Read more...
out - poetry
THC Review and the Condemned Past
THC Review and the Condemned Past
Ivan Mečl
We are the fifth global party! Pítr Dragota and Viki Shock, Fragmenty geniality / Fragments of Charisma, May and June 1997. When Viki came to visit, it was only to show me some drawings and collages. It was only as an afterthought that he showed me the Czech samizdat publication from the late 1990s, THC Review. When he saw how it fascinated me, he panicked and insisted that THAT creation is…
Read more...
prize
To hen kai pán (Jindřich Chalupecký Prize Laureate 1998 Jiří Černický)
To hen kai pán (Jindřich Chalupecký Prize Laureate 1998 Jiří Černický)
Read more...
birthing pains
Who’s Afraid of Motherhood?
Who’s Afraid of Motherhood?
Zuzana Štefková
Expanding the definition of “mother” is also a space for reducing pressure and for potential liberation.1 Carol Stabile The year was 2003, and in the deep forests of Lapák in the Kladno area, a woman in the later phase of pregnancy stopped along the path. As part of the “Artists in the Woods” exhibit, passers-by could catch a glimpse of her round belly, which she exposed especially for them in…
Read more...
Books, video, editions and artworks that might interest you Go to e-shop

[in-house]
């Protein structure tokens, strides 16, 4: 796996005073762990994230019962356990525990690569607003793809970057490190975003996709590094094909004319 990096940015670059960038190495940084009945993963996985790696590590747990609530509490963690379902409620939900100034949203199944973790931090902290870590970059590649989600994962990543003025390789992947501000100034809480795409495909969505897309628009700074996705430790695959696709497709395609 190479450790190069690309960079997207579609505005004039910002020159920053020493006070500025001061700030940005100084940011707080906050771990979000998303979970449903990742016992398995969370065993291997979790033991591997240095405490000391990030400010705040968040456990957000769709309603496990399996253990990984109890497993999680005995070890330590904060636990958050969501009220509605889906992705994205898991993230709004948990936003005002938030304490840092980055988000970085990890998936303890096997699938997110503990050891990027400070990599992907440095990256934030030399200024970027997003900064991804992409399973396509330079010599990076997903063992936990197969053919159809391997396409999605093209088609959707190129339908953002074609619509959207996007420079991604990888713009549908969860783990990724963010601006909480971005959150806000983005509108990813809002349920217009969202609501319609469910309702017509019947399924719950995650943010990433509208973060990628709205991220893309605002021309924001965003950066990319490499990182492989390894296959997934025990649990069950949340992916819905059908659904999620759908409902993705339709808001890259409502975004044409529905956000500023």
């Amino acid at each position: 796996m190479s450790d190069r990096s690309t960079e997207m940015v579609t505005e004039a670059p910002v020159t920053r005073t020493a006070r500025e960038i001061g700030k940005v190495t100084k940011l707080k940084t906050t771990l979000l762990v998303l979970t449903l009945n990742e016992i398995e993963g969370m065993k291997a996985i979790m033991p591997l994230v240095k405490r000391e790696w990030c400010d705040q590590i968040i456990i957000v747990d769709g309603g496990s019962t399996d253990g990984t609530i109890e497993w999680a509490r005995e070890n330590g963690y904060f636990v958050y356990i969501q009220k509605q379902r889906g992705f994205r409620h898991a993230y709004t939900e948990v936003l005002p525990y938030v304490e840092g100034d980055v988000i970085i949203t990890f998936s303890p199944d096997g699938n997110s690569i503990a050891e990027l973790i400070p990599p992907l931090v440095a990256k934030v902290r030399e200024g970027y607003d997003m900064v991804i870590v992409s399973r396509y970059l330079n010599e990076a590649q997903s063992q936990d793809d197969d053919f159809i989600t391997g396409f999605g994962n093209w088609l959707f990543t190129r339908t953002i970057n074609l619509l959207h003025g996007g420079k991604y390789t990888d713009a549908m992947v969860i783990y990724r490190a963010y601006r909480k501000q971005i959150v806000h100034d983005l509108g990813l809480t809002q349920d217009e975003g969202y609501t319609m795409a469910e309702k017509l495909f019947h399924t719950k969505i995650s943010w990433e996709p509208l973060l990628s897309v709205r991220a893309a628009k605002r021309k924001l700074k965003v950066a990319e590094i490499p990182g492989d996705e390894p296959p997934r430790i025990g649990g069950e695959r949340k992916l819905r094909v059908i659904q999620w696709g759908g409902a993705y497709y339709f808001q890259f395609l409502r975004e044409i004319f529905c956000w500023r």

21,5 x 30 x 1 cm / 32 pages / sérigraphie 14 passages / 200ex
More info...
35 EUR
39 USD
More info...
19,72 EUR
22 USD
Ibra Ibrahimovic: Hnědouhelný povrchový důl Československé Armády, 2008, 225 x 150 cm, print on vinyl
More info...
580 EUR
645 USD

Studio

Divus and its services

Studio Divus designs and develops your ideas for projects, presentations or entire PR packages using all sorts of visual means and media. We offer our clients complete solutions as well as all the individual steps along the way. In our work we bring together the most up-to-date and classic technologies, enabling us to produce a wide range of products. But we do more than just prints and digital projects, ad materials, posters, catalogues, books, the production of screen and space presentations in interiors or exteriors, digital work and image publication on the internet; we also produce digital films—including the editing, sound and 3-D effects—and we use this technology for web pages and for company presentations. We specialize in ...
 

Citation of the day. Publisher is not liable for any mental and physical states which may arise after reading the quote.

Enlightenment is always late.
CONTACTS AND VISITOR INFORMATION The entire editorial staff contacts

DIVUS LONDON

 

STORE
Arch 8, Resolution Way, Deptford

London SE8 4NT, United Kingdom
Open on appointment

 

OFFICE
7 West Street, Hastings
East Sussex, TN34 3AN
, United Kingdom
Open on appointment
 

Ivan Mečl
ivan@divus.org.uk, +44 (0) 7526 902 082

DIVUS
NOVA PERLA
Kyjov 37, 407 47 Krásná Lípa
Czech Republic
divus@divus.cz
+420 222 264 830, +420 602 269 888

Open daily 10am to 6pm
and on appointment.

 

DIVUS BERLIN
Potsdamer Str. 161, 10783 Berlin
Germany

berlin@divus.cz, +49 (0) 1512 9088 150
Open on appointment.

 

DIVUS WIEN
wien@divus.cz
DIVUS MEXICO CITY
mexico@divus.cz
DIVUS BARCELONA
barcelona@divus.cz
DIVUS MOSCOW & MINSK

alena@divus.cz

DIVUS NEWSLETTER SUBSCRIPTION
Divus New book by I.M.Jirous in English at our online bookshop.